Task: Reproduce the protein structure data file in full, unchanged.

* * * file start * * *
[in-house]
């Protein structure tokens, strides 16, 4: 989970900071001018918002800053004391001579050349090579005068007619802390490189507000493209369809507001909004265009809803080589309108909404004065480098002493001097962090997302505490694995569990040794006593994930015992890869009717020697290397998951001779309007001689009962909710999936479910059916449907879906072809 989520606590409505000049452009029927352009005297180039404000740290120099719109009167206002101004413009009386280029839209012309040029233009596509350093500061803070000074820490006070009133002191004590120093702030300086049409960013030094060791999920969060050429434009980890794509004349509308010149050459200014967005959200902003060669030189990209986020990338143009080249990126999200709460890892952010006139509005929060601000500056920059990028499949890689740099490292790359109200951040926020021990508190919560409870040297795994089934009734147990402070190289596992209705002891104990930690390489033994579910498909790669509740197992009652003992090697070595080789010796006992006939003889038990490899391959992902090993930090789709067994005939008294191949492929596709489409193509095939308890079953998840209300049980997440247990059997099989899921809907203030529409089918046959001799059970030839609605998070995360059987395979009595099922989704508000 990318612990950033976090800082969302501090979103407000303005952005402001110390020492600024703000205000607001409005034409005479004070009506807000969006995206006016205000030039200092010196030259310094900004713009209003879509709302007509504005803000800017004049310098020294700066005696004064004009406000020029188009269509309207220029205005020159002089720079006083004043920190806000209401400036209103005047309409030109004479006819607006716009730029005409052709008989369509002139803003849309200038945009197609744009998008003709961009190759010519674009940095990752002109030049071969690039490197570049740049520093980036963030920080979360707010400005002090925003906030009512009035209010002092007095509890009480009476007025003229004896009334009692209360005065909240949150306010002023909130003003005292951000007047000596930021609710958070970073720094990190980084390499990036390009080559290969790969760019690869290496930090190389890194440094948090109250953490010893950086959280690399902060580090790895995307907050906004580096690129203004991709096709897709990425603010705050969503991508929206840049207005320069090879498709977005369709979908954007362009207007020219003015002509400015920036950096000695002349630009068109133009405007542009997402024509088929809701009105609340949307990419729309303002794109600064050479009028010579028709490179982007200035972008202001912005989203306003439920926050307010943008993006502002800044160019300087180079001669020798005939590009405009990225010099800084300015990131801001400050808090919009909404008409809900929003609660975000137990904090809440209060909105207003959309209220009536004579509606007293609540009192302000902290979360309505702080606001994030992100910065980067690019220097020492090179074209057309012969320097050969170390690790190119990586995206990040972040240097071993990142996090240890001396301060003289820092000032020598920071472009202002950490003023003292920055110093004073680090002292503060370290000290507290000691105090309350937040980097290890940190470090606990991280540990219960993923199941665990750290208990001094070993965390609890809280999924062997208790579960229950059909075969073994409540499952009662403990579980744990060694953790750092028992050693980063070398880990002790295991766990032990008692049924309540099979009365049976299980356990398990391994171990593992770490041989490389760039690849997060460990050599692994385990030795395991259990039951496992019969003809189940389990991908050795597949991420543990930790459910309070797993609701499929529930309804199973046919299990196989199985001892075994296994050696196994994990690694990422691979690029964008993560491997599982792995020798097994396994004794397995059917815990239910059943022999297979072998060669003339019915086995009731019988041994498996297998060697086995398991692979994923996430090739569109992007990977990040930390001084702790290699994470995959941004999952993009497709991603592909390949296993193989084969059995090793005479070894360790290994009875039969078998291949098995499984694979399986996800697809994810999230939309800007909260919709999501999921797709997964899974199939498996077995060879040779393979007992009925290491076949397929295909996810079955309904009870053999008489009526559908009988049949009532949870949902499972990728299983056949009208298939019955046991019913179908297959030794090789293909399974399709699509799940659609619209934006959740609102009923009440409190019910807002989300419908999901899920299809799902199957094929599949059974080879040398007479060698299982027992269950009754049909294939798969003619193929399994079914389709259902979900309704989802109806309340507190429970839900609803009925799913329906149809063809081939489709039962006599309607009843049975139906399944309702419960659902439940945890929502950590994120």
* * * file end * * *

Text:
[in-house]
């Protein structure tokens, strides 16, 4: 989970900071001018918002800053004391001579050349090579005068007619802390490189507000493209369809507001909004265009809803080589309108909404004065480098002493001097962090997302505490694995569990040794006593994930015992890869009717020697290397998951001779309007001689009962909710999936479910059916449907879906072809 989520606590409505000049452009029927352009005297180039404000740290120099719109009167206002101004413009009386280029839209012309040029233009596509350093500061803070000074820490006070009133002191004590120093702030300086049409960013030094060791999920969060050429434009980890794509004349509308010149050459200014967005959200902003060669030189990209986020990338143009080249990126999200709460890892952010006139509005929060601000500056920059990028499949890689740099490292790359109200951040926020021990508190919560409870040297795994089934009734147990402070190289596992209705002891104990930690390489033994579910498909790669509740197992009652003992090697070595080789010796006992006939003889038990490899391959992902090993930090789709067994005939008294191949492929596709489409193509095939308890079953998840209300049980997440247990059997099989899921809907203030529409089918046959001799059970030839609605998070995360059987395979009595099922989704508000 990318612990950033976090800082969302501090979103407000303005952005402001110390020492600024703000205000607001409005034409005479004070009506807000969006995206006016205000030039200092010196030259310094900004713009209003879509709302007509504005803000800017004049310098020294700066005696004064004009406000020029188009269509309207220029205005020159002089720079006083004043920190806000209401400036209103005047309409030109004479006819607006716009730029005409052709008989369509002139803003849309200038945009197609744009998008003709961009190759010519674009940095990752002109030049071969690039490197570049740049520093980036963030920080979360707010400005002090925003906030009512009035209010002092007095509890009480009476007025003229004896009334009692209360005065909240949150306010002023909130003003005292951000007047000596930021609710958070970073720094990190980084390499990036390009080559290969790969760019690869290496930090190389890194440094948090109250953490010893950086959280690399902060580090790895995307907050906004580096690129203004991709096709897709990425603010705050969503991508929206840049207005320069090879498709977005369709979908954007362009207007020219003015002509400015920036950096000695002349630009068109133009405007542009997402024509088929809701009105609340949307990419729309303002794109600064050479009028010579028709490179982007200035972008202001912005989203306003439920926050307010943008993006502002800044160019300087180079001669020798005939590009405009990225010099800084300015990131801001400050808090919009909404008409809900929003609660975000137990904090809440209060909105207003959309209220009536004579509606007293609540009192302000902290979360309505702080606001994030992100910065980067690019220097020492090179074209057309012969320097050969170390690790190119990586995206990040972040240097071993990142996090240890001396301060003289820092000032020598920071472009202002950490003023003292920055110093004073680090002292503060370290000290507290000691105090309350937040980097290890940190470090606990991280540990219960993923199941665990750290208990001094070993965390609890809280999924062997208790579960229950059909075969073994409540499952009662403990579980744990060694953790750092028992050693980063070398880990002790295991766990032990008692049924309540099979009365049976299980356990398990391994171990593992770490041989490389760039690849997060460990050599692994385990030795395991259990039951496992019969003809189940389990991908050795597949991420543990930790459910309070797993609701499929529930309804199973046919299990196989199985001892075994296994050696196994994990690694990422691979690029964008993560491997599982792995020798097994396994004794397995059917815990239910059943022999297979072998060669003339019915086995009731019988041994498996297998060697086995398991692979994923996430090739569109992007990977990040930390001084702790290699994470995959941004999952993009497709991603592909390949296993193989084969059995090793005479070894360790290994009875039969078998291949098995499984694979399986996800697809994810999230939309800007909260919709999501999921797709997964899974199939498996077995060879040779393979007992009925290491076949397929295909996810079955309904009870053999008489009526559908009988049949009532949870949902499972990728299983056949009208298939019955046991019913179908297959030794090789293909399974399709699509799940659609619209934006959740609102009923009440409190019910807002989300419908999901899920299809799902199957094929599949059974080879040398007479060698299982027992269950009754049909294939798969003619193929399994079914389709259902979900309704989802109806309340507190429970839900609803009925799913329906149809063809081939489709039962006599309607009843049975139906399944309702419960659902439940945890929502950590994120």